Are you prepared for the increasing investor scrutiny on climate risk disclosures? - Climate Risk Disclosure Barometer: Australia 2019 - EY
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Are you prepared for the increasing investor scrutiny on climate risk disclosures? Climate Risk Disclosure Barometer: Australia 2019
Contents 3 Foreword 4 About this report 10 Key findings 16 Banks 18 Insurers 20 Asset owners and managers 22 Agriculture, food and forest products 24 Energy 26 Transportation 28 Manufacturing 30 Real estate, buildings and construction 32 Mining 34 Non-key TCFD sectors 36 What next? 2 Are you prepared for the increasing investor scrutiny on climate risk disclosures?
Foreword It is my pleasure to introduce EY 2018 Global Climate Change practice disclosures across the world. the third edition of EY Climate and Sustainability Services study on This report adds to these insights, by institutional investors demonstrated covering 175 of Australia’s largest Risk Disclosures Barometer: investors’ growing appetite for companies in highly impacted sectors. Australia. This paper provides information relating to the risks from This year’s Australian barometer a perspective on the state of climate change in order to make shows that on average Australian disclosures from Australia’s informed decisions. 48% of investors companies are amongst global leaders largest companies, in sectors surveyed said they would immediately in terms of coverage of the TCFD rule out an investment on the basis Recommendation, but there is still a exposed to the risks of climate on climate risk disclosures; up 40% need for improvement if companies are change, and considers the since the 2017 survey. And the vast to meet the growing expectations of extent to which Australian majority of investors (92%) stated that stakeholders. disclosures are in alignment climate risk disclosures would affect their investment decisions. Yet the We hope this report will inspire you with the Task Force on Climate- to fully explore and disclose your findings in this report reveal that whilst related Financial Disclosures Australian companies are responding company’s climate risks and to identify (TCFD)’s Recommendations to these demands through increased and seize opportunities (the Recommendations). disclosures, there is still much room for improvement in the quality of those disclosures. In 2018, for the first time, we published Dr. Matthew Bell EY Global Climate Risk Disclosures EY Asia-Pacific Leader Barometer which offers international Climate Change and comparisons and insights into leading Sustainability Services Carbon risk disclosure barometer: Australia 2019 3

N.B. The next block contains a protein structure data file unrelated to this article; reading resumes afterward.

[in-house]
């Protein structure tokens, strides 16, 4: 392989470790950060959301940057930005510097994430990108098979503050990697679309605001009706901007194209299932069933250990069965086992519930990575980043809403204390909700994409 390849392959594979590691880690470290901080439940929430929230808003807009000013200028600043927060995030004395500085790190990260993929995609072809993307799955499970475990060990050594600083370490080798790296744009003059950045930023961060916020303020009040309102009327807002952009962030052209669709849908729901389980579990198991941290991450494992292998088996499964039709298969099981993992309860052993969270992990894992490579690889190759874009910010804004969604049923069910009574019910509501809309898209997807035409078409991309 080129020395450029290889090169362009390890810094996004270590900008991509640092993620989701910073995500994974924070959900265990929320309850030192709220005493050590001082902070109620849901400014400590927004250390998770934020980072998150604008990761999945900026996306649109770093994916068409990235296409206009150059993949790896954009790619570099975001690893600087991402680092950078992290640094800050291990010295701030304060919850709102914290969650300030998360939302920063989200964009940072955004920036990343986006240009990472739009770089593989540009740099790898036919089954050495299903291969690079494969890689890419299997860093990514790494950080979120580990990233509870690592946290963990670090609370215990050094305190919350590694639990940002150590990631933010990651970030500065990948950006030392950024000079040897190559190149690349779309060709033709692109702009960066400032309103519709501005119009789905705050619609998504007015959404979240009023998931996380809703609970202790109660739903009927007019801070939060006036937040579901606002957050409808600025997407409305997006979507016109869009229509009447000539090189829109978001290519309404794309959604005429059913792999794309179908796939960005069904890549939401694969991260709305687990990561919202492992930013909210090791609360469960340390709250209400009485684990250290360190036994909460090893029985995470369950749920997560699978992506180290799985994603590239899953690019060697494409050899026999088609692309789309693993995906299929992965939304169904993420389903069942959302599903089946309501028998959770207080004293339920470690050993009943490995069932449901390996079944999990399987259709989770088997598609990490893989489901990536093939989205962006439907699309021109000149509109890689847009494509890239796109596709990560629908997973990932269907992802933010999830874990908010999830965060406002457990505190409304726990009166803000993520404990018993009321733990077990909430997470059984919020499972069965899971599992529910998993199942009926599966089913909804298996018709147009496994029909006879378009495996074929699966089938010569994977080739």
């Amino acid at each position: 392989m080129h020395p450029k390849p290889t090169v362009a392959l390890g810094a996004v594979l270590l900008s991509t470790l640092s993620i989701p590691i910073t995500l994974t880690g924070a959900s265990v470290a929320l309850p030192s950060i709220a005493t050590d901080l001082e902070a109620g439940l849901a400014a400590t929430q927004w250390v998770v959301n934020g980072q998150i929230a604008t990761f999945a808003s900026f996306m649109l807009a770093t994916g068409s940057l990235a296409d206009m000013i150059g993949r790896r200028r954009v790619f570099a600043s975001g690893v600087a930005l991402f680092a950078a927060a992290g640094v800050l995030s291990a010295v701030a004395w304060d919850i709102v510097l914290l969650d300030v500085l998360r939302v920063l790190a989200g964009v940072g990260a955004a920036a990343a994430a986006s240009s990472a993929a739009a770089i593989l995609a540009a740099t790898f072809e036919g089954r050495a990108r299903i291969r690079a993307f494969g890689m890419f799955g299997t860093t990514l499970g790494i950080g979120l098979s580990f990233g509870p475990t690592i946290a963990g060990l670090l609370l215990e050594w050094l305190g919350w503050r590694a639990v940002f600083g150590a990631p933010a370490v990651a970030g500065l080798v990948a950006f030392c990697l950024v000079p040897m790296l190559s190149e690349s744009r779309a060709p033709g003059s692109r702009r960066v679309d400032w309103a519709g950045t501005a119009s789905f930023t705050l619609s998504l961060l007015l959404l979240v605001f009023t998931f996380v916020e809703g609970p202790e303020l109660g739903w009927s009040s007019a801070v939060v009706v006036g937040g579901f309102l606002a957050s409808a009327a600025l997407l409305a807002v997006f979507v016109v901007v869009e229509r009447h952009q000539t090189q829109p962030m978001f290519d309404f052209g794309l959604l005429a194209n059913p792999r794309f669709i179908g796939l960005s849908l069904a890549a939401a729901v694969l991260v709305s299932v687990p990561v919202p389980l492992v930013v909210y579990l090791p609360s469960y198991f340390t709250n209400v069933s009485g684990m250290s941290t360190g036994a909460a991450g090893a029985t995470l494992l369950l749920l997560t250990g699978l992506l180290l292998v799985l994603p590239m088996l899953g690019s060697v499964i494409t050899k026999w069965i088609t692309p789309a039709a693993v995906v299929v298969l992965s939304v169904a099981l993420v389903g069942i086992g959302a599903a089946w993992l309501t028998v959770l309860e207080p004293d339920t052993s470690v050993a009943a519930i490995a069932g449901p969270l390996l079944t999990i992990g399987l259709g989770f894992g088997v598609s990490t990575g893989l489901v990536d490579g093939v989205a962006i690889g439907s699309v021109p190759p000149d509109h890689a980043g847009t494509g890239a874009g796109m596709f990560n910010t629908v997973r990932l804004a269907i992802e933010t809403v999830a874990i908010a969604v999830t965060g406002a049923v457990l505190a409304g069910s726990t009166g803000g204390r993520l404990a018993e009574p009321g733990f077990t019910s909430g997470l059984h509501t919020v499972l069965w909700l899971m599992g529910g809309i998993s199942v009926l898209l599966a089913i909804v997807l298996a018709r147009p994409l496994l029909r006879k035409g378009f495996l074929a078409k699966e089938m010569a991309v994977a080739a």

About this report In June 2017, the TCFD, set up by the Financial Stability Board (FSB), finalised its TCFD recommendations recommendations on climate- The Recommendations provide a reporting framework for climate related financial risk disclosures risks and opportunities that can be integrated with current financial (the Recommendations). reporting disclosures. They define climate impacts in the following two distinct categories, which should both be addressed: The Recommendations aim to improve organisational • Transition impacts reflect the risks and opportunities associated understanding of climate risks with changes in the economy, including growth impacts, sector re- weighting and other macroeconomic factors. and opportunities, and their potential impacts, and thus • Physical impacts impacts reflect the changes in the physical climate (e.g., altered rainfall amounts, intensities and timings) that may reduce the risk of a systemic impact future business activities. financial shock to the economy. The Recommendations also provide specific guidance for certain This report provides an annual higher-risk sectors in both the financial sector (e.g., banks, insurance snapshot on the alignment with the companies, asset owners and managers) and other sectors (e.g., Recommendations across sectors in energy; transportation; material and buildings; and agriculture, food Australia likely to be highly impacted. and forest products). This report is intended to provide The adoption of the Recommendations are voluntary in most companies, regulators, investors, countries (although certain elements have been legislated in France). and stakeholders of all types with an However, several national-level regulators and global investors have understanding of the current state of publicly supported the Recommendations, and are accelerating their Australian climate risk reporting. adoption. The increasing level of shareholder activism in high-risk It also offers insights into the sectors is placing pressure on companies to pay closer attention to differences in reporting across sectors, their disclosures on climate risks and opportunities, and familiarise and suggests areas of improvement, themselves with the Recommendations. in the quality and coverage of climate risk disclosures. Drivers Adoption of the Recommendations by companies is being driven by both external and internal stakeholders. The rationale for companies to adopt the Recommendations varies between stakeholder groups. Stakeholder Drivers Actions Examples group An increasing number of questions have been asked at Annual General Meetings (AGM) relating to the impact that climate change will have on the business. Several of these Shareholder resolutions requested improved disclosures relating to climate risk in alignment with the Concern Resolutions Recommendation. In 2018, a number of Australian companies faced this type of resolution about long- including QBE Insurance Group, Origin Energy, Rio Tinto, Santos, and Whitehaven Coal. External Investors term value of investments The world largest sovereign wealth fund (Norges Bank) had previously divested from Reputational mining and power generation companies that derive 30% or more of their income or power concerns from thermal coal. In March 2019, the Bank announced it will also divest from oil and gas Divestment exploration companies but would retain stakes in companies, such as BP and Shell that are developing renewable energy technologies. The policy has been introduced to avoid exposure to long-term asset commodity prices with volatility from climate risk. 4 Are you prepared for the increasing investor scrutiny on climate risk disclosures?